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Beyond elementary semantic structures numerous sub-layers of meaning and communication exist to both enrich and complicate the way in which we interact and express our ideas and emotions. It is not what we say, but how we say it. The world of artificial intelligence and its struggle to embrace the complexities of everyday communication shows just how interdependent language, external cultural foces and the personal realm of experience can be. A simple de-coding or patterning of linguistic structures as we understand them is barely enough to compose the bare bones of the seemingly simple ways in which we communicate. The gap between intention and reception can create a crossfire of miscommunication - where meaning becomes alienated from form and the most intangible aspects of speech are cast into the spotlight. In the theoretical space between intention and reception - where communication can either prosper or become fragmented - lie determinants such as perception and recognition. We therefore largely depend upon these two elements to formulate successful interactions, and to form the fabric of what we perceive as reality - in the sense that we depend upon information to guide, instruct, elucidate and define the world around us. Sayre (1965, p. 177), examines the distinction between perception and recognition - and the roles they play in our understanding and interpretation of the world around us:
"According to the theory outlined in Plato "Meno" and Phaedo, acquisition of
knowledge is a matter of recollection or recognition. As someone comes to
know that about which he has been ignorant, he "cognizes again" .... If I have
never seen, been told about, read about or in some other way come to know
about gooseberries, then upon seeing a gooseberry for the first time I scarcely
could be said to recognize it. The next time I see a gooseberry I probably will
recognize it, if not by name then at least as an object of the sort I had seen
some time previously. But if the first time one perceives an object is the first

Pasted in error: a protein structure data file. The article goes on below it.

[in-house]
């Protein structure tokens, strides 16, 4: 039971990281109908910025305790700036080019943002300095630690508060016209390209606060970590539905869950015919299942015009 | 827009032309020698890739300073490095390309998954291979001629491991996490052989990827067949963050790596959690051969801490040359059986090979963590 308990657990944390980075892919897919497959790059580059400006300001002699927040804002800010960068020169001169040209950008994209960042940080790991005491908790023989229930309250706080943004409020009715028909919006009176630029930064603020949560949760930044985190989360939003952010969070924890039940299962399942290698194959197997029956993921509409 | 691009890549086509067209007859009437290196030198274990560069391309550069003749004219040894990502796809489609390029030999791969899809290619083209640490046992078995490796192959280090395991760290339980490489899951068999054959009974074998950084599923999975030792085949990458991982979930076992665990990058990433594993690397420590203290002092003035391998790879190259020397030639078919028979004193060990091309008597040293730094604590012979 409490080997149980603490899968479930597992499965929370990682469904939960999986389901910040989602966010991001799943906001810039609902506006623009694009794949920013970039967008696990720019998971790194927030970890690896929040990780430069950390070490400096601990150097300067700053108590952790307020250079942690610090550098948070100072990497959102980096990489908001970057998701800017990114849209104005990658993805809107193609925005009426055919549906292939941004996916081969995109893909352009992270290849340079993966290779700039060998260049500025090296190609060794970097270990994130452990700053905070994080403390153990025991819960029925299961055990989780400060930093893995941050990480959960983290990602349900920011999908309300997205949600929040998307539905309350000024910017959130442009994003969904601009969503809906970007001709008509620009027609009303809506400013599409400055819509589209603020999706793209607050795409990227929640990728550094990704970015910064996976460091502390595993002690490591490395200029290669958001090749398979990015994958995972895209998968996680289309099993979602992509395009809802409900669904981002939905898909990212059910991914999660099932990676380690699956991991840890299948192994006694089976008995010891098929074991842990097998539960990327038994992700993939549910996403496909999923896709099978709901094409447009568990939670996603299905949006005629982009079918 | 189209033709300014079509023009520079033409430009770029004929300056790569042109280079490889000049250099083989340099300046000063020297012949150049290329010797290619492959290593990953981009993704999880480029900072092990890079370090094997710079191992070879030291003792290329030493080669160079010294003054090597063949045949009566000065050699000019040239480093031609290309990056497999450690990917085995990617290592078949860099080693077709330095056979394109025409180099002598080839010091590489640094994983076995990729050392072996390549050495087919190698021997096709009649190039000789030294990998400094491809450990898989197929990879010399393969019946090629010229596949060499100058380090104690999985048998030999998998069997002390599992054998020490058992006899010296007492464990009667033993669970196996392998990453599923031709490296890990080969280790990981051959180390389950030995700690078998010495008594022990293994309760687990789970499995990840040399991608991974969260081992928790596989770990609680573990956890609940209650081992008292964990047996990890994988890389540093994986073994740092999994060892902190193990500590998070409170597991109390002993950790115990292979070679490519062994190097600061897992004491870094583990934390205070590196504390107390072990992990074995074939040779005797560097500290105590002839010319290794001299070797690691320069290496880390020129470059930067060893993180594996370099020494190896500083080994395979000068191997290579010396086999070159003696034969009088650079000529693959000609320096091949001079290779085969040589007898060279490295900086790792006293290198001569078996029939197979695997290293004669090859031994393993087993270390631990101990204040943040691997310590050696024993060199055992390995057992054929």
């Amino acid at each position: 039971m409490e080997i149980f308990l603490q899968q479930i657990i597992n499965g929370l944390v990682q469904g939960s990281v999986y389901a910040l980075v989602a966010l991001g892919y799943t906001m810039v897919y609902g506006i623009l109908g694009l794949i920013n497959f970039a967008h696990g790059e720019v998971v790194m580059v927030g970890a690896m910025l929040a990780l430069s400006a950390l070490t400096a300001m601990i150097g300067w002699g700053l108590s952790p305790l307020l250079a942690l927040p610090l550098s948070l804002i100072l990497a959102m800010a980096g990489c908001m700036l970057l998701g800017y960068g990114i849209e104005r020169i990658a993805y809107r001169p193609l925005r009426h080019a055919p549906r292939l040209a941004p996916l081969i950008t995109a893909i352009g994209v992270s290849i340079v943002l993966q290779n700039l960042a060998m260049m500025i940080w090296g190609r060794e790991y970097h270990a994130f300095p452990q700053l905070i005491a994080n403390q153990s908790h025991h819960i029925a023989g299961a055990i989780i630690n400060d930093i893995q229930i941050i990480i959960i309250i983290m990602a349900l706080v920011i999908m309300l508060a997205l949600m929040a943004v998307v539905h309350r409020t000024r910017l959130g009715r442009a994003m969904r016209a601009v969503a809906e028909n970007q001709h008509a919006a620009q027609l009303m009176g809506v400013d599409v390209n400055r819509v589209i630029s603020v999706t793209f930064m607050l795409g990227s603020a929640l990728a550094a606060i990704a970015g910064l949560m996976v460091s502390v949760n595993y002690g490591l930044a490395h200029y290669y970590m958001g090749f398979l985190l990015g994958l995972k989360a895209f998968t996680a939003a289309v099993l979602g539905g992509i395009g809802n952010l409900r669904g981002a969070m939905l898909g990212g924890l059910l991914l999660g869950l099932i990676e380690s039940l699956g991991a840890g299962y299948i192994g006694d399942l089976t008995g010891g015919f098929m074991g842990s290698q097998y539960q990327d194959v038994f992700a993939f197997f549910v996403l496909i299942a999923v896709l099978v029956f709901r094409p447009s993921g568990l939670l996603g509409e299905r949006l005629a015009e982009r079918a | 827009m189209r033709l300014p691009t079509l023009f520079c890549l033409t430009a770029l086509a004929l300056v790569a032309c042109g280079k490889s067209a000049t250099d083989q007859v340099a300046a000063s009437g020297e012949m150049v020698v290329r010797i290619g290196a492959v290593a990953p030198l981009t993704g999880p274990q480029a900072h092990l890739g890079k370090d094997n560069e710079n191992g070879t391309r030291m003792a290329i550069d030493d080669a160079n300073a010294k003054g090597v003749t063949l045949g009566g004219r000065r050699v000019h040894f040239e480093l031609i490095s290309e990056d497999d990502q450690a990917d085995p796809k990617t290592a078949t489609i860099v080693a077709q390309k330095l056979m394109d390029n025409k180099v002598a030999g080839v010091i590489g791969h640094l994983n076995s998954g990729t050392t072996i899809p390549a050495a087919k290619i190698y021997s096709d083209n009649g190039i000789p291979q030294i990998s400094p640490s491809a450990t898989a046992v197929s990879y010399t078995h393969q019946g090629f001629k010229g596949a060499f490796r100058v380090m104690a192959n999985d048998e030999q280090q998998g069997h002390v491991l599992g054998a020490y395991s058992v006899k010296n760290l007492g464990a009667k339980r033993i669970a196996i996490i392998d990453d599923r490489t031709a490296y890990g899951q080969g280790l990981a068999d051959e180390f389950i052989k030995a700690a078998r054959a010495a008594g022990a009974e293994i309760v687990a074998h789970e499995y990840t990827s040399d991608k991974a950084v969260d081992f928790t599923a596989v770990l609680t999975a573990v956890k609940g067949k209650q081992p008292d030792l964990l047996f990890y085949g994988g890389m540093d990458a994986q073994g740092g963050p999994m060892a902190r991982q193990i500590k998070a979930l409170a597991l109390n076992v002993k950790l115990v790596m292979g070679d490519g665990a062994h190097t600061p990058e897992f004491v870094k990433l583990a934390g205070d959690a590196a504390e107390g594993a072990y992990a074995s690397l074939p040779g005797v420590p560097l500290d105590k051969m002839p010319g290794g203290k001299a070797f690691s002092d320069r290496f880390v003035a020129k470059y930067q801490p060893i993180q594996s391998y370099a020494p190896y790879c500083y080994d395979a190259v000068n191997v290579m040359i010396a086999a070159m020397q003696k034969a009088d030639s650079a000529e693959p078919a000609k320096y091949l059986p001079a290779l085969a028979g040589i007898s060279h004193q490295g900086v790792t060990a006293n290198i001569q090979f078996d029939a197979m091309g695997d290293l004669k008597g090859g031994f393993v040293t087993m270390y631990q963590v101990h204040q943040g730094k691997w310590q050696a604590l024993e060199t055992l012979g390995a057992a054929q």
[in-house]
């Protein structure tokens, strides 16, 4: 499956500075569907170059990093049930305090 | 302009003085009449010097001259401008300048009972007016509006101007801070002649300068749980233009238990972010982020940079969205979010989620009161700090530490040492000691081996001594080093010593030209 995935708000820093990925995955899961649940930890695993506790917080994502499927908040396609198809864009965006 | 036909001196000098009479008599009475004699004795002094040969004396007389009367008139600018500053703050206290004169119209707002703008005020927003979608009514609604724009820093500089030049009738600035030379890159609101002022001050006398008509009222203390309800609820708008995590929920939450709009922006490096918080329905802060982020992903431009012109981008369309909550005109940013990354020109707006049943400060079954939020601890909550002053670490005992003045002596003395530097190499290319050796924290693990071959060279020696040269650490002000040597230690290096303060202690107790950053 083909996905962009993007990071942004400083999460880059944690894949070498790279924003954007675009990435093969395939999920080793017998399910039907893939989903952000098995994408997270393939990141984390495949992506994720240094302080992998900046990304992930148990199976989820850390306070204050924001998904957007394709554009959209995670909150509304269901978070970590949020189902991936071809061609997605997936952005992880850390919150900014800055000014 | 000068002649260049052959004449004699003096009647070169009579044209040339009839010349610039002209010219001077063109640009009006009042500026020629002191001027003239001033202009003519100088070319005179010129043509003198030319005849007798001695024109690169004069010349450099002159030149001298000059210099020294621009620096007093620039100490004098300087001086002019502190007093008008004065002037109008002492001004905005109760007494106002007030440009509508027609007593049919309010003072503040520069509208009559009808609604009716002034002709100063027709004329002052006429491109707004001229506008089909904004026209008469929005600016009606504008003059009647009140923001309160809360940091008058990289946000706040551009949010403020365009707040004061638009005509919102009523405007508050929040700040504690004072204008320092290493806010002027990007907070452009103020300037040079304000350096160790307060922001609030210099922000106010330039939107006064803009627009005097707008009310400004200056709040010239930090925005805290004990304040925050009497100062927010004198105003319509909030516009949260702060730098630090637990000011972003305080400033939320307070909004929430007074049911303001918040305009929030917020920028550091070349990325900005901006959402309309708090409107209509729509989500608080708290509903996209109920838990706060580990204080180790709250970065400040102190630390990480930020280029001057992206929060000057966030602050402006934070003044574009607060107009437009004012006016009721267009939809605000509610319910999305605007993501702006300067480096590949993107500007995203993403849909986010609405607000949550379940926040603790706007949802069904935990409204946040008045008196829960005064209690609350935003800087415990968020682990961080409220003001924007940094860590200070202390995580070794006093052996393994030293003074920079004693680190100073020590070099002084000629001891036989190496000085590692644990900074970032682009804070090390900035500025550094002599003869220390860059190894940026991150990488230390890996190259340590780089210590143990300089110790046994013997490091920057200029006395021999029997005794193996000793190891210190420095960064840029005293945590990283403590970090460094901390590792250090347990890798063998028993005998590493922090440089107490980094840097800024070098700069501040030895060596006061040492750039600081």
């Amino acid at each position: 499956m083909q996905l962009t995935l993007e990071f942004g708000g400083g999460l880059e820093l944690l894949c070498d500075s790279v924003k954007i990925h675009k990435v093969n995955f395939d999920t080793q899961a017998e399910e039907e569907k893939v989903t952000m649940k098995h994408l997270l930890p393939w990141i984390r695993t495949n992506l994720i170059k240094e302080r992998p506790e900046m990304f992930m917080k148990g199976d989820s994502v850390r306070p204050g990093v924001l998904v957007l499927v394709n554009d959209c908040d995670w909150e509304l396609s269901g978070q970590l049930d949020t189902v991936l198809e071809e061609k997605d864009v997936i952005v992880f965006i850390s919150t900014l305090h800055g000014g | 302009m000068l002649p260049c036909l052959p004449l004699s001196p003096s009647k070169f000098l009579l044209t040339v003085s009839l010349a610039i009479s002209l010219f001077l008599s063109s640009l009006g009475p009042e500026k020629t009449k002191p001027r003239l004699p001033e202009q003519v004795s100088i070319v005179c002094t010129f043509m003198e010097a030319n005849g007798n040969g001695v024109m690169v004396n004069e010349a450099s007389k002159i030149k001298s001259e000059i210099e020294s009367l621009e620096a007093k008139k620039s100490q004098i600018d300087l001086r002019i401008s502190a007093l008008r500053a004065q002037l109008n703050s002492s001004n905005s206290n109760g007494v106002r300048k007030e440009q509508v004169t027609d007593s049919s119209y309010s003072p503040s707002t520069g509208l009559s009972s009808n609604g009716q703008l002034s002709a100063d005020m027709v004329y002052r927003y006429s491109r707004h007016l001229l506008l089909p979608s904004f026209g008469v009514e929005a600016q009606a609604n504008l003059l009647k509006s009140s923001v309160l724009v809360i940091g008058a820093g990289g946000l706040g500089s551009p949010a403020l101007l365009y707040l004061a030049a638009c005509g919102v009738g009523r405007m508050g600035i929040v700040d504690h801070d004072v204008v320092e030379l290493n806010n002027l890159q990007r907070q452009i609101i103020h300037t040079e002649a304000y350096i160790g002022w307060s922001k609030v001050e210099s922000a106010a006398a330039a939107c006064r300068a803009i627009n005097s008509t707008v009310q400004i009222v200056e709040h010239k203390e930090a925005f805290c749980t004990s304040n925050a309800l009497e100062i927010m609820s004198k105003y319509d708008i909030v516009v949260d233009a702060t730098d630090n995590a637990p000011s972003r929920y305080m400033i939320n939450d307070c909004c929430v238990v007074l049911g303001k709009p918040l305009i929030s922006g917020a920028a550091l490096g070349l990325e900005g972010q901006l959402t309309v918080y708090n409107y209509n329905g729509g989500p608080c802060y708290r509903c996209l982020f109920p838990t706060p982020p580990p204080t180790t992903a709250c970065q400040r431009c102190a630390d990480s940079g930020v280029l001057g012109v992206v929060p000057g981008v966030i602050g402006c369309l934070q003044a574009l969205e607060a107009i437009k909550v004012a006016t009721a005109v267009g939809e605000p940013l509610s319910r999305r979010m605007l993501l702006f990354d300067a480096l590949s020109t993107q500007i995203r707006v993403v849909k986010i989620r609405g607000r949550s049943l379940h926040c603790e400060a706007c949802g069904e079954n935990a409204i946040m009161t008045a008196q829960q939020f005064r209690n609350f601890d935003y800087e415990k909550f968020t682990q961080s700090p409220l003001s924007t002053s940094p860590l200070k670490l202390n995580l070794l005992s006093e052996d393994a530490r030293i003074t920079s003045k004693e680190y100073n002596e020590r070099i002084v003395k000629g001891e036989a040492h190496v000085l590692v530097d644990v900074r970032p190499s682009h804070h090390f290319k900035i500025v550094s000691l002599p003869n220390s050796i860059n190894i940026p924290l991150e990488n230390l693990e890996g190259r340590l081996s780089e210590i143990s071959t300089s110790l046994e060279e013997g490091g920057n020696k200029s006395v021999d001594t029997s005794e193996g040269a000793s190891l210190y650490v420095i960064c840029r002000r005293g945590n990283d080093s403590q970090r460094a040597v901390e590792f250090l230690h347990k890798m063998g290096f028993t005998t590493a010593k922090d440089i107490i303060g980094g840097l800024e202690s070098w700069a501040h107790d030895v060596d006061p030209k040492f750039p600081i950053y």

time one has ever been cognitively aware of such an object, perforce at that
time one does not recognize it. It is commonplace, on the other hand, that
we perceive objects which we have never perceived before, nor learned about
in any other way."
In this understanding of recognition and perception, the act of recognition is,
by definition, rooted in the realm of memory and past experience. Memory, it is
generally accepted, tends towards subjectivity, embellishment and is often
powerfully influenced by the emotions or mindset that were in force at the
time when the incident occured.
It follows that recognition is unreliable as an objective conduit for accurately
conveying intended meaning - as it will always be influenced by a recipient's
internalised framework of understanding. In this way, the eventual meaning
conveyed by a piece of information is outside of the control of the speaker
or communicator from the moment the idea leaves their immediate sphere and
enters a communication channel - whether that channel be through the medium
of speech, or through a technological pathway such as the internet.
Once a piece of information is liberated from the person in possession of
its intended meaning - it immediately falls prey to the co-authorship of social
context and recipient subjectivity. Caught in a fragmented point of juncture
between initial source, external influences and final perception and recognition
- a message is defined and understood by a melange of often contradictory
'realities'1 which - by way of their very merger and interconnectedness -
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